is Doug Johnson with PEOPLE IN AMERICA in VOA Special English. Today we begin a two-part report about
singer, songwriter, and musician Ray Charles.
His work will continue to have a lasting influence on American music.
Charles spent almost sixty years as a professional musician. Millions of people around the world enjoy
his recordings. If Ray Charles only
played the piano, he would have been considered one of the best. If he had only sung his music, his voice
would have made him famous. If he had
only played jazz music, the world would have listened. But Ray Charles did all these things and
He played and sang rock-and-roll and
rhythm-and-blues songs. He sold
millions of country and western records, too.
His work brought together different kinds of music and different kinds
of music fans. His influence on much of
America's popular music cannot be truly measured.
(MUSIC: "One Mint Julep")
Ray Charles and "One Mint Julep." He
recorded that song in nineteen sixty-one on an album called "Genius Plus Soul
Equals Jazz." It is one of the many
hundreds of records he recorded.
Charles Robinson was born in nineteen thirty in Albany, Georgia. When he was six years old, he began to
suffer from the eye disease glaucoma.
The disease made him blind. He
left the world of sight forever and turned to the world of sound. He learned to love sounds, especially music
of all kinds.
Charles taught himself to play the organ, alto saxophone, clarinet and
trumpet. Yet there was a special
relationship between him and the piano.
Here is part of the song "Worried Mind." The style is country and western, with a heavy influence of
blues. Listen to his work on the piano,
an instrument he truly loved. You can
almost see him smiling.
Charles was fifteen years old when his mother died. Within a year, he had left school to work. He began playing piano professionally in
African American eating and drinking places in the state of Florida.
later, he moved to the opposite corner of America: Seattle, Washington. While in Seattle, he made forty
records. But none was a success.
time, Ray Charles was trying to play the piano and sing like the famous
performer Nat King Cole. But he quickly
learned there was only one Nat King Cole.
No one wanted to hear a copy, not even a good copy.
Charles started looking for his own musical sound. He began to experiment.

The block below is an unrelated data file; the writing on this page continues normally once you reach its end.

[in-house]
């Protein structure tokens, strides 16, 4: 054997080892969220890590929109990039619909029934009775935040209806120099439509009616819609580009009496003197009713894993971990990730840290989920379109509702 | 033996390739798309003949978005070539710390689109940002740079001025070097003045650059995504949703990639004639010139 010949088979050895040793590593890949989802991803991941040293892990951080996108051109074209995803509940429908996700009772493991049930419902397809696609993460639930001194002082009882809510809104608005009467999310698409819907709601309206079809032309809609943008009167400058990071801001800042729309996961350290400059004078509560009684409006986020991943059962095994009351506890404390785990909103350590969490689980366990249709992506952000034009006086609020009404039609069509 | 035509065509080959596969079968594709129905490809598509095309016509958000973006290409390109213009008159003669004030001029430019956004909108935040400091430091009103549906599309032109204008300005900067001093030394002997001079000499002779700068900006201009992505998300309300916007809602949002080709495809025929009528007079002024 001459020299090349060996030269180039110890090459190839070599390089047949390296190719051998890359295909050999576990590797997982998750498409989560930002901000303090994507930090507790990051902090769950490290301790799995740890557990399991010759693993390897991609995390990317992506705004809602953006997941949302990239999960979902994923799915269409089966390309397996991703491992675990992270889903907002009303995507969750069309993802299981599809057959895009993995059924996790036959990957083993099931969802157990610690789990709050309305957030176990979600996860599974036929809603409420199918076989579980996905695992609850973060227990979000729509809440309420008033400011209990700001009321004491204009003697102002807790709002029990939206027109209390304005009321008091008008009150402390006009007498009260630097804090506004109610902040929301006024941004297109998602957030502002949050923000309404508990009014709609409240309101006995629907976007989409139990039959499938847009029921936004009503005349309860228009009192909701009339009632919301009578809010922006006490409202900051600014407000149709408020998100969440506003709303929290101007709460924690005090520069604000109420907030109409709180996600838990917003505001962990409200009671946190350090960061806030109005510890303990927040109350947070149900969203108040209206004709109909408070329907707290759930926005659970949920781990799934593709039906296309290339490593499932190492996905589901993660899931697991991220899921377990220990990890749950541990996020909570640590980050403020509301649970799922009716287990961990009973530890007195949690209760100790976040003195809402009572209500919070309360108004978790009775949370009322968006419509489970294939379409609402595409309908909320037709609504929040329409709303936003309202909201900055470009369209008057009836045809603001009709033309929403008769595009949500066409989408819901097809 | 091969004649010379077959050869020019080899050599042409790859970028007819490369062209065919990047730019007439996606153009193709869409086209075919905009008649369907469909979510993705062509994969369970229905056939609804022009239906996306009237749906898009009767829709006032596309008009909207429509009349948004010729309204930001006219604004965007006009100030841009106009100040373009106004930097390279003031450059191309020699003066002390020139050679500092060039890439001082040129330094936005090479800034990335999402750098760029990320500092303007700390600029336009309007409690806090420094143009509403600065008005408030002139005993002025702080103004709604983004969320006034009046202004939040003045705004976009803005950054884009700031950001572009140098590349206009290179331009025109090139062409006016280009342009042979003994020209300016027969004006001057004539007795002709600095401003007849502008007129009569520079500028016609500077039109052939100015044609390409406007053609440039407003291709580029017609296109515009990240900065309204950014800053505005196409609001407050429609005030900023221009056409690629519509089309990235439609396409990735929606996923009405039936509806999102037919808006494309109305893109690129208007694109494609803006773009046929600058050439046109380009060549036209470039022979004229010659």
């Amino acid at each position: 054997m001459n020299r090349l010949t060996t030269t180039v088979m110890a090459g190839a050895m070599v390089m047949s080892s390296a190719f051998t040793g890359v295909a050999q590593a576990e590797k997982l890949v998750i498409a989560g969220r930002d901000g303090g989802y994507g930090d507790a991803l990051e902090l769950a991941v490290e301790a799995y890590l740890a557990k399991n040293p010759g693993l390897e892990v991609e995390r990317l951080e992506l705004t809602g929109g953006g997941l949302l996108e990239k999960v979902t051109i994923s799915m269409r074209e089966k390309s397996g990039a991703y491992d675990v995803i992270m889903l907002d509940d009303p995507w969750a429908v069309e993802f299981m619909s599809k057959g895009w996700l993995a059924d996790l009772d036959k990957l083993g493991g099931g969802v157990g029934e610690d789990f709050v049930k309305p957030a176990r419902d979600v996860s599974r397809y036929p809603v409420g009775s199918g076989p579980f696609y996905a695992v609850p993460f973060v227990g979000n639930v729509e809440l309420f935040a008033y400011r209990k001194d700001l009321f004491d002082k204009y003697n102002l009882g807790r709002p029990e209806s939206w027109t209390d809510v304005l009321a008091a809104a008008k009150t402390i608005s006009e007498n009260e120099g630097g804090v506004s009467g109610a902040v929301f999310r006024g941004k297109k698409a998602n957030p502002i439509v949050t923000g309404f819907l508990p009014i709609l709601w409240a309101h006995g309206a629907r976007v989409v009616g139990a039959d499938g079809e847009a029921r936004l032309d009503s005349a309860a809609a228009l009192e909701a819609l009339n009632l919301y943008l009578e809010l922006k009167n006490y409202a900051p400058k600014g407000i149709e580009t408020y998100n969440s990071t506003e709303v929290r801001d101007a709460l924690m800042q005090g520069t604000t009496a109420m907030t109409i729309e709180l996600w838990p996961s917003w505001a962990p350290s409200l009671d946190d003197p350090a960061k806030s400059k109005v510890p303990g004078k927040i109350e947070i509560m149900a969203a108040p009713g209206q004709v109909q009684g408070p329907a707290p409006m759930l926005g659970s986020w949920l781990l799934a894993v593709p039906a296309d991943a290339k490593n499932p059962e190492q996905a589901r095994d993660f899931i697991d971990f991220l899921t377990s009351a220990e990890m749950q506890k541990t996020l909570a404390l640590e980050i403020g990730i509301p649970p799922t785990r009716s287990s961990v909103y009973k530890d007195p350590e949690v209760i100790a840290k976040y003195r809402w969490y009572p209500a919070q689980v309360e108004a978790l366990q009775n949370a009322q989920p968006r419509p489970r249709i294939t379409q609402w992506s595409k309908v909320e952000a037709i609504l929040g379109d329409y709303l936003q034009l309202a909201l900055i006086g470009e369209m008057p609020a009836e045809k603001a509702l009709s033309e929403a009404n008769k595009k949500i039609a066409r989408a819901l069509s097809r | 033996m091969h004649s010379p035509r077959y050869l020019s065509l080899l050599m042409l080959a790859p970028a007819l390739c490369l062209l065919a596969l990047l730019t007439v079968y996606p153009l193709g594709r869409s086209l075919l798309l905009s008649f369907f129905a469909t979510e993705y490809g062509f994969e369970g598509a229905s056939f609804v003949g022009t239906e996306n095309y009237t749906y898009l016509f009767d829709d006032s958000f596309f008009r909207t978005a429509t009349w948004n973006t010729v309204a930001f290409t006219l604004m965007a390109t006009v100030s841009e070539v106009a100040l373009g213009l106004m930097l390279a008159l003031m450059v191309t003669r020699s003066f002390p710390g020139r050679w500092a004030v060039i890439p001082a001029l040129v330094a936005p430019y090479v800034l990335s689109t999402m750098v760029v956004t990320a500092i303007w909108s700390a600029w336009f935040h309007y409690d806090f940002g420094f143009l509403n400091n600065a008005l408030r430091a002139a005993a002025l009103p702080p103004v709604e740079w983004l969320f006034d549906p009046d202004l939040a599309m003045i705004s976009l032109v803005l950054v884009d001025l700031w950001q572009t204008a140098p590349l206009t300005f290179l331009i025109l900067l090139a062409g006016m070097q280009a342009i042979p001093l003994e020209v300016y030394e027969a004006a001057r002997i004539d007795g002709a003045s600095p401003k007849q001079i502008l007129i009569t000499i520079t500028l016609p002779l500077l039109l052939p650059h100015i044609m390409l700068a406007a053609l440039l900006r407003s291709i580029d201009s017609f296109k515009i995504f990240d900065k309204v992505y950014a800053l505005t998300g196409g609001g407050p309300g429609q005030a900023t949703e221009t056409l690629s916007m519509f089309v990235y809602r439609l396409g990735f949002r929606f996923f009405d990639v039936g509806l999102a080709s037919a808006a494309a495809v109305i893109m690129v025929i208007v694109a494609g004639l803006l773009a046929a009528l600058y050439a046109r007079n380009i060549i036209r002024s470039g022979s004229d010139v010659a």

He tried mixing blues and jazz.
He used some jazz styles with the music that later was known as
rock-and-roll. His experiments soon
became popular with many black Americans.
played at dances around the country. He
also sold some records, mostly to black people. Few white Americans had heard of a blind musician named Ray
middle of the nineteen fifties, he had his own band. It was one of the most popular black dance bands in the
country. A group of women sang with the
One night, Charles began playing a simple
song. He told the women to sing in a
style known as call and response. In
this style, the lead singer asks a question or sings some words. The other singers answer. This kind of singing was brought to America
by black slaves from Africa. It has
remained very popular in black church music.
dance that night, Ray Charles put together simple piano music, traditional call
and response and rock-and-roll. The
result was a revolution in American music.
Soon after, Ray recorded that song. It is called "What'd I Say?"
"What'd I Say?" sold millions of
copies. Ray Charles no longer just
played at small dances for black people.
He performed in large theaters for big audiences of every color. He had found a sound like no other. His style of music was filled with
excitement. And those who listened shared
in that excitement.
end of the nineteen fifties, Ray Charles had recorded many hit songs. Most of his music was black rhythm-and-blues
or soul music. Yet white Americans were
did not want to play just one kind of music, even if it was extremely
popular. He began experimenting again,
this time with jazz. One album, "Black
Coffee," is considered by experts to be one of his very best jazz
recordings. It shows that his piano
work can express many different feelings.
Here is the song "Black Coffee" from that album.
continued to make rhythm-and-blues and jazz records. But that was still not enough for him. He had always loved country-and-western music. So he decided to record a country album.
Music industry experts said he was making a
mistake. They told him not to do
it. They said he would lose many
fans. The fans, they said, would not
understand or like this kind of music.
Ray Charles did not listen to the experts. He took a chance. And he was right. The public loved his country-and-western songs. You can hear some of these
country-and-western songs next week, when we bring you the second part of our
report about Ray Charles.
(MUSIC: "Making Whoopee")
program was written by Paul Thompson.
It was produced by Lawan Davis.
I'm Doug Johnson.
Faith Lapidus. Join us next week for
the second part of our program on Ray Charles on People In America, in VOA